Millionaire withholds €250,000 from Mayo county board
A millionaire backer has withheld €250,000 in funding from Mayo GAA’s county board in a row over governance.
The cash was pledged by a foundation set up by UK-based trader Tim O’Leary, who says he has already contributed €415,000 toward the county’s cause since last year.
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The Mayo GAA International Supporters Foundation offered to provide financial support toward the creation of an academy facility and a centre of excellence. However, a row erupted after the foundation said it hadn’t been supplied with business plans for either project.
Mr O’Leary’s foundation, which includes other successful business people with Mayo connections, was behind a gala dinner in New York earlier this year which raised funds for the county’s GAA teams. It also says it spent €60,000 on a training camp for the county’s senior footballers in Rockland, New York.
But relations became strained after the New York trip, with the foundation claiming requests were made by the board for more funding without any business plans being provided.
Efforts were made to resolve the impasse during the summer, but the dispute has now bubbled over after the foundation this week circulated a letter outlining its concerns to the county board and GAA clubs in Mayo.
The highly critical letter, seen by the Irish Independent, stated the foundation had ceased funding the board "until appropriate governance structures are put in place".
A Mayo GAA spokesman declined to comment on the letter, which was circulated ahead of a meeting of the county board last night. However, it is understood senior GAA officials in the county take issue with much of its contents and plan to respond to points raised in due course.
Mr O'Leary, whose ancestors come from Lahardane, Co Mayo, was feted as "one of the greatest Mayo supporters of all time" by county board chairman Mike Connelly at the gala dinner, which coincided with the county's Connacht Championship clash with New York last May.
But the foundation's letter said there had since been a "breakdown of the relationship" between it and the county board.
It said there was "misinformation in circulation" about the matter and it was critical that it clarify its position.
The letter contains much detail on the foundation's efforts over the last 18 months and a breakdown of revenue raised and how it was spent.
It stated the foundation had ceased funding the board "until appropriate governance structures are put in place".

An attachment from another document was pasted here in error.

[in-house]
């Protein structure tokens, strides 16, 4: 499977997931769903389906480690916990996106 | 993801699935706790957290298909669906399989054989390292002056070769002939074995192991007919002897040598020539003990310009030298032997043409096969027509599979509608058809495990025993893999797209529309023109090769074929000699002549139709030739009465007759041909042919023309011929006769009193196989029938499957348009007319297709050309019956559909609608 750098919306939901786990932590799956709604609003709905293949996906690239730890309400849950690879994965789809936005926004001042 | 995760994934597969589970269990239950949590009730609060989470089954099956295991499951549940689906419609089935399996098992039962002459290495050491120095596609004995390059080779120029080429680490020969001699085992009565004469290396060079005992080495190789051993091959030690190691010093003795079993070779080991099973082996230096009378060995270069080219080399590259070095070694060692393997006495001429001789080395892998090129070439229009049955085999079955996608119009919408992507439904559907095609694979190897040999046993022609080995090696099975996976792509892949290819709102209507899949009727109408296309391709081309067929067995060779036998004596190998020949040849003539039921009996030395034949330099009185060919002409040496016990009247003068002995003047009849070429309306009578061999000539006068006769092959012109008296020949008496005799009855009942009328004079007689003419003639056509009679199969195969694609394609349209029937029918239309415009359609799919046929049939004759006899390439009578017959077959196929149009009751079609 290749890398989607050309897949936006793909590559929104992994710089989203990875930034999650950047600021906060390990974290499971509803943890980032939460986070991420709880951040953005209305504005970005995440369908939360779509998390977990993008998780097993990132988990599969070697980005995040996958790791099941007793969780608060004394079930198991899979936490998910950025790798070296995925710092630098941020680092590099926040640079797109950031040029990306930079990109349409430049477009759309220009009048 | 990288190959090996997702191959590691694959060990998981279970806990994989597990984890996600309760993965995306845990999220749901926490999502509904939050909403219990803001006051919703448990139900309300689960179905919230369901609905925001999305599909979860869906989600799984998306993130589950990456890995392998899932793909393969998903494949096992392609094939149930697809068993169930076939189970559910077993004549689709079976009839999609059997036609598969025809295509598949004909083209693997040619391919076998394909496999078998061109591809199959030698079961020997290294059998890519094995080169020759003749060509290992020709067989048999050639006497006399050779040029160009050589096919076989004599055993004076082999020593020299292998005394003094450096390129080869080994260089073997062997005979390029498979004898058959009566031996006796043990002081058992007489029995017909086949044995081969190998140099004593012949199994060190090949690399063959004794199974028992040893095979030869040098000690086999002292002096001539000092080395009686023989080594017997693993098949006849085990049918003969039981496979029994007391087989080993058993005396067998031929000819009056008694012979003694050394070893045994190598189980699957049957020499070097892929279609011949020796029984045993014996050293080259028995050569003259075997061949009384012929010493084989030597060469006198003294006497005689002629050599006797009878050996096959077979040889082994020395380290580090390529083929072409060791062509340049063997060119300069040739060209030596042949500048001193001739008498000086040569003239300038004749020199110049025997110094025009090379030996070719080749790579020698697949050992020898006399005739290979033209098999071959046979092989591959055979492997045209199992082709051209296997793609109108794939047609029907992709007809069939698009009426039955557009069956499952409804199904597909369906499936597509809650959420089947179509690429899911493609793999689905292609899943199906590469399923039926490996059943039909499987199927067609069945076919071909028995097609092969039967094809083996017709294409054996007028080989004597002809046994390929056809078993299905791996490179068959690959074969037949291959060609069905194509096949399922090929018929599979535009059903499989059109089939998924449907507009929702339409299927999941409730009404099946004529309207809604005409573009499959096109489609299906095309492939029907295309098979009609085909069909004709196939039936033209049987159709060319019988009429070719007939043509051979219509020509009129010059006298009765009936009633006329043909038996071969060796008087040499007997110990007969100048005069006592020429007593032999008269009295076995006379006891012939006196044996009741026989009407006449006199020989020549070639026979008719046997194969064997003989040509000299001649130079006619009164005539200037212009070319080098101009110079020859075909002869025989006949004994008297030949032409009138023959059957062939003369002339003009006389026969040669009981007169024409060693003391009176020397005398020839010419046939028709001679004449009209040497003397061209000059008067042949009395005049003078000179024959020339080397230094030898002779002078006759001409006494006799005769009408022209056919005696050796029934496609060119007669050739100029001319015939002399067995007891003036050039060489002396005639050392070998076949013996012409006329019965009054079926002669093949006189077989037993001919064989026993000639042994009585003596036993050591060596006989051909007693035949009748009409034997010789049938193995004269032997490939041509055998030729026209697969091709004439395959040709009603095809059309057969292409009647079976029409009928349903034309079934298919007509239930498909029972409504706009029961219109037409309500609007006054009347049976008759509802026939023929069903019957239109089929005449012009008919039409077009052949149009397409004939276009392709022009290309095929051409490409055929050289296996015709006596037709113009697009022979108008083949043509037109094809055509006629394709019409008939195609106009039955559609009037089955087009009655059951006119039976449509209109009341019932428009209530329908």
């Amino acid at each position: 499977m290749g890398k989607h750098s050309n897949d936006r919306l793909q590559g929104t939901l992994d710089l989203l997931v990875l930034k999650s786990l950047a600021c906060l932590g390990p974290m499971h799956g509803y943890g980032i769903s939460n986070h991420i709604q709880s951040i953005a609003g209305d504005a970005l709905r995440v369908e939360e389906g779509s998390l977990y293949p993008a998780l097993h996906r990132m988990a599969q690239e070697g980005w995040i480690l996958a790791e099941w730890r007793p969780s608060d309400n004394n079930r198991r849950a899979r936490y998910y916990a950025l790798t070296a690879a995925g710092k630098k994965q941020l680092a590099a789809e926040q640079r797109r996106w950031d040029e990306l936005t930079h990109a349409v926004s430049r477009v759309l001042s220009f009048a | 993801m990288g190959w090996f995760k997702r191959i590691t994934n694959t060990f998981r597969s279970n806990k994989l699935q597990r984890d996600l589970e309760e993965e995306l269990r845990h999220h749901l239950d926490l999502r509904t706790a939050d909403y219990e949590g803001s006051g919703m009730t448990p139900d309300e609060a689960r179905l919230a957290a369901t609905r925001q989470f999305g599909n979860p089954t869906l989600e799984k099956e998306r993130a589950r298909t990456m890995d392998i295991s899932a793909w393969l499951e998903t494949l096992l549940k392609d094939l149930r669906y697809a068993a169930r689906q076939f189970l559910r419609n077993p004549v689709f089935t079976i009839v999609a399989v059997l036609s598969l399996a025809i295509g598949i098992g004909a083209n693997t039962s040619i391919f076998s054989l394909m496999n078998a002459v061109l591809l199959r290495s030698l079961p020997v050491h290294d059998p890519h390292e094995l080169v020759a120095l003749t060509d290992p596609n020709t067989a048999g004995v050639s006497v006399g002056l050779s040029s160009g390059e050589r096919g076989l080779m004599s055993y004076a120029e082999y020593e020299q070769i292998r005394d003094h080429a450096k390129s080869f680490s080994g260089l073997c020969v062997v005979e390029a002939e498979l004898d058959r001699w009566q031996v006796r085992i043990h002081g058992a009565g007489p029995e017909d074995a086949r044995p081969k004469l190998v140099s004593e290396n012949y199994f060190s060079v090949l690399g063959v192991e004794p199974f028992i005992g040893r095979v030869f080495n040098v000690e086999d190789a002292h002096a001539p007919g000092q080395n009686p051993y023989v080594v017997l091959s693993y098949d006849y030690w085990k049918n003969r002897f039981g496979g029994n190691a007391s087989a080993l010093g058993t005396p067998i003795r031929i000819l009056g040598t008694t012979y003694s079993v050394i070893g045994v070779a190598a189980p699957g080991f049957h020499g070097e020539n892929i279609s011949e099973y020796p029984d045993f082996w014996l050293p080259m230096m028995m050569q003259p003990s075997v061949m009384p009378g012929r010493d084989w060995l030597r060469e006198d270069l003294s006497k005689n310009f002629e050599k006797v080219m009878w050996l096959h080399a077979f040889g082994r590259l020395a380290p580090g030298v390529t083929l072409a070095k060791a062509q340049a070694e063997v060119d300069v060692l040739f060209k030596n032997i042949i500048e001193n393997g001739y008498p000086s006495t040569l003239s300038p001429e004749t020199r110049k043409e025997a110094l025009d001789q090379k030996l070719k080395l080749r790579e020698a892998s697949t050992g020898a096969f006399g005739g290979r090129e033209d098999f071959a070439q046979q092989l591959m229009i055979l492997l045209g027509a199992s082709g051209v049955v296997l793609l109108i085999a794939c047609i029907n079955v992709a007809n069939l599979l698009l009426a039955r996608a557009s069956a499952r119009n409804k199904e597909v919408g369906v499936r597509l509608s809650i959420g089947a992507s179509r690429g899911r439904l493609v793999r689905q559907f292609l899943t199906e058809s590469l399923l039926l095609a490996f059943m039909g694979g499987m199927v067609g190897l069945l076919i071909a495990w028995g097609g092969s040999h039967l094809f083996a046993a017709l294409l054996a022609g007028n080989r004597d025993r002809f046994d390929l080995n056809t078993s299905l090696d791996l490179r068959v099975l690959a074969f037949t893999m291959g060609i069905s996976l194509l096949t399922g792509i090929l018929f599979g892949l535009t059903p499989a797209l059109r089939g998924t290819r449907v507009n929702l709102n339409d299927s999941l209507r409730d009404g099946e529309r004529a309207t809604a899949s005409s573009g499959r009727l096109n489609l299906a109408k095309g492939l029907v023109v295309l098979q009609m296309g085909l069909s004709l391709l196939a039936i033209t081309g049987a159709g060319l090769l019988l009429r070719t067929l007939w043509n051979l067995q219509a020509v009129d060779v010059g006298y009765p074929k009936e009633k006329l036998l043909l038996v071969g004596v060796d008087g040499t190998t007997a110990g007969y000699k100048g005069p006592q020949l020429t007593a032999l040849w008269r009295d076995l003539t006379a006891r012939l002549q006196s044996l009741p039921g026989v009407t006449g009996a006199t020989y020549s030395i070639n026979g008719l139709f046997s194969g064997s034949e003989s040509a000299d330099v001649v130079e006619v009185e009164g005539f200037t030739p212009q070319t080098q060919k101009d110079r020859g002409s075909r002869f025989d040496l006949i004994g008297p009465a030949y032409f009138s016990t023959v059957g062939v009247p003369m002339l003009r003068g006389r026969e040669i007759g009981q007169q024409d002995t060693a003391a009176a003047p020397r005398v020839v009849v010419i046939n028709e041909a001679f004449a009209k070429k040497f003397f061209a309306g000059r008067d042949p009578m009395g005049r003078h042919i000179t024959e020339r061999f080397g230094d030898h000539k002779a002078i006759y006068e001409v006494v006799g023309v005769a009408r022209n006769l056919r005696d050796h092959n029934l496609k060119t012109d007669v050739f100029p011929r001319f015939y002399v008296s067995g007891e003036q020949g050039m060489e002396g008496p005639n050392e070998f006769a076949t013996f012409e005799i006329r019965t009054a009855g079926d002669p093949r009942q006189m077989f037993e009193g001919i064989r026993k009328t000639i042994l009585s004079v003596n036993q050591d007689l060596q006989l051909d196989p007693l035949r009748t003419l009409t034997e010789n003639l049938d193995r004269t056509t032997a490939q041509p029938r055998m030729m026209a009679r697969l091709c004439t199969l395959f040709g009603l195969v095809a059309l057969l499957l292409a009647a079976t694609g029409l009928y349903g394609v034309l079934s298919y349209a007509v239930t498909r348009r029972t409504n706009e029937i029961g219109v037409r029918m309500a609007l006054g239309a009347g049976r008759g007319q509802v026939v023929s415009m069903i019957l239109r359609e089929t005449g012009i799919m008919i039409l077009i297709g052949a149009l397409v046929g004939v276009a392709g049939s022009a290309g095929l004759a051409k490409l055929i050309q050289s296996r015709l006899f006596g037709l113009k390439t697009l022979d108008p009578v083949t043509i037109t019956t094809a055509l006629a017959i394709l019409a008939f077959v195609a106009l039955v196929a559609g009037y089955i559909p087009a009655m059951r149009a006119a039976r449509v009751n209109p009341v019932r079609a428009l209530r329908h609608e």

The group said future support was at risk and that it was holding €250,000 which it intends to give the board once funding conditions are met.
These conditions were outlined in an email to Mr Connelly last April. It set out the foundation's plans to host the gala dinner in New York, the basis on which tables at the dinner were being sold, and that the main benefactors would be the Mayo Academy, a centre of excellence at Lough Lannagh and various player welfare initiatives.
- Read more: Who is UK financial trader Tim O'Leary - the millionaire withholding €250k from Mayo county board?
According to the letter, Mr O'Leary had discussions with officials and former players last year and promised support for the academy and centre of excellence on the basis business plans would be provided.
"Once the foundation has reviewed each plan, conducted its due diligence and the trustees are satisfied that best value has been applied to each related project, then a contribution will be made directly to the project's specific account," the April email read. The gala dinner went ahead and, according to accounts provided, some $370,000 (€338,000) was raised by table sales.
The accounts state Mr O'Leary also made a personal donation of $250,000 (€229,000) and paid a further $50,000 (€46,000) for the organisation of the event.
When costs were taken out, including donations to New York GAA, New York Mayo GAA, Rockland GAA and the Mayo-Roscommon Hospice, and $67,000 (€61,000) for a training camp, a team meal and a night out for the Mayo seniors, some $253,000 (€231,000) remained.
The letter sets out that Mr O'Leary made contributions of €415,000 to Mayo GAA and the foundation since last year. It also said an initial €150,000 was given by Mr O'Leary on the understanding appropriate receipts would be supplied.
The foundation said there was no formal reply to the April email, but "subsequent conversations along with a visit to New York by a member of the county board confirmed that the board understood the terms and that the foundation should proceed with the event".
Contacted yesterday, Mr Connelly said he hadn't had an opportunity to review the contents of the letter but would be responding at the county board meeting.
He did, however, defend the board's governance, pointing to its annual audit and representation of accounts to its convention as evidence of its high standards.
The foundation claims the "straw that ultimately broke the camel's back" was the board's "refusal" to provide 10 All-Ireland football final tickets that it says the board committed to providing for the gala dinner auction. It claims it had to pay €5,000 to the board to get tickets with a face value of €950.
However, Mr Connelly said this was "completely untrue, I can guarantee that".
He also said he was hopeful that any current differences can be set aside for the good of Mayo GAA.